Well, they are a little late.
The 84-year-old Paterno told potential recruits earlier this year that he planned to be around another "three or four seasons."
The fear, naturally, was that the football itself would actually suffer as Paterno's ability to coach the team diminished. The administration certainly didn't want the cash register to stop ringing and, to a large degree, didn't want a career of exceptional accomplishment and legend to end badly.
No one outside the program could have imagined the revelations of the past few days and the degree to which Paterno's reputation would be tarnished by incidents that happened within one of the very buildings his program constructed.
It is difficult to imagine how Paterno can continue to coach this season. University president Graham Spanier canceled Paterno's weekly news conference on Tuesday when officials received word that he planned to address the allegations surrounding former defensive coordinator Jerry Sandusky and also planned to take questions on the matter.
One of the reasons Joe Paterno has achieved all that he has as a football coach is that he does not back down, he is confident in himself, and he is not afraid to speak his mind.
That was enough to terrify administration officials on Tuesday. What happens next? Does Paterno not talk after football games? Does he travel to the two remaining road games, at Ohio State and Wisconsin? Can he actually continue to function as the head coach?
There is no template for answering those questions because nothing like this has ever happened before. It is clear that the university thinks Paterno did something wrong, whether it was an act of commission by allowing a known sexual predator to remain on campus under the auspices of his program, or an act of omission by not exerting proper oversight of his football empire.
The blame for what happened is shared by many, not just Paterno. The coach did report the alleged 2002 child abuse in the Lasch Football Building to the athletic director. He testified to the grand jury that he believed, based on what graduate assistant Mike McQueary told him, the incident was "sexual" in nature. Despite knowing that, and presumably knowing that having sexual contact with a 10-year-old is a crime, he didn't follow up when Sandusky was not investigated by outside authorities.
Athletic director Tim Curley and senior vice president for finance and business Gary Schultz told different stories to the grand jury, with Curley characterizing his impression of the incident as "horsing around," and Schultz saying his impression was that it was "not that serious." Both are facing felony perjury charges.
Sandusky retained his "emeritus" status on campus, complete with office and access to the scene of the alleged crimes, until last Saturday. He allegedly continued to prey on children for at least another seven years after the 2002 incident. All of those victims and their families were let down by the inaction of Penn State, something that will undoubtedly result in civil lawsuits that could cost the school millions and millions of dollars.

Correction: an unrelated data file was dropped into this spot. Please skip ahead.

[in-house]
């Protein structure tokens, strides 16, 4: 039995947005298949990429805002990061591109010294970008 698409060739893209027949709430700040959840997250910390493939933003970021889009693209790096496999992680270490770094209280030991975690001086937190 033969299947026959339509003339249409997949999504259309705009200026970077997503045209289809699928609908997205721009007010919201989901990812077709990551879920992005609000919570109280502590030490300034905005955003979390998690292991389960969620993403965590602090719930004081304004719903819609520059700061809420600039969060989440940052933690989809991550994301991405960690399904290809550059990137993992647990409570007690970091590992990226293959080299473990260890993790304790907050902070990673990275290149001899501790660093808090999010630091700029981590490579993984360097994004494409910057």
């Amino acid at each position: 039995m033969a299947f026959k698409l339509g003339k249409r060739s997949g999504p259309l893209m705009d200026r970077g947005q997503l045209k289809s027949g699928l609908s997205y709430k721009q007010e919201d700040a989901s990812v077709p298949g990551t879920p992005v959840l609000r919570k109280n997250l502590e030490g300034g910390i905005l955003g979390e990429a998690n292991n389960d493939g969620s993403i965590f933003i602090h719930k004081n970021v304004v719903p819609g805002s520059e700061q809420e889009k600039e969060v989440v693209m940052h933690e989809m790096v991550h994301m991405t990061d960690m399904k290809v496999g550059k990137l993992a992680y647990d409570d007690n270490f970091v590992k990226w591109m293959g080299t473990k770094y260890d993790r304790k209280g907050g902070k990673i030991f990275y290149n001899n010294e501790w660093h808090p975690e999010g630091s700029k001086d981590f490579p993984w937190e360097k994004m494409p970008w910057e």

If you wonder why the criminal defenses of Curley and Schultz are being paid by Penn State, that's why. A guilty finding, legally confirming that school officials did not properly report a crime to authorities, would touch off a financial nightmare for the school.
Getting rid of Paterno after all these years is, ironically, the easy part of this. (Muzzling him will be another matter, however.) The difficult part, and what will determine if the board of trustees is serious about the cleanup, is doing the rest of the job.
This happened on Spanier's watch and he has to go. The university president was told that Sandusky was no longer allowed to bring young boys on campus and, according to the grand jury, he approved that without further question or investigation.
Much of the superstructure of Paterno's program will also have to be disassembled. The way things have been done there, secretly and behind closed doors, has to change. The program has to be opened up to fresh air and - guess what? - plenty of schools operate that way and still win.
The board should begin an investigation that would, among other things, question all the current and former members of the campus police department it can locate to learn about every fixed parking ticket, every campus fight that went unreported, every violation that was overlooked. Among his other duties, Schultz was in charge of that police force. Why? Maybe bad police reports can be bad for finance and business.
It all has to come out, every detail of the disease that can spread when a program becomes bigger than the university. There is no turning back now.
Contact columnist Bob Ford at firstname.lastname@example.org, read his blog at philly.com/postpatterns recent columns at philly.com/bobford and follow @bobfordsports on Twitter.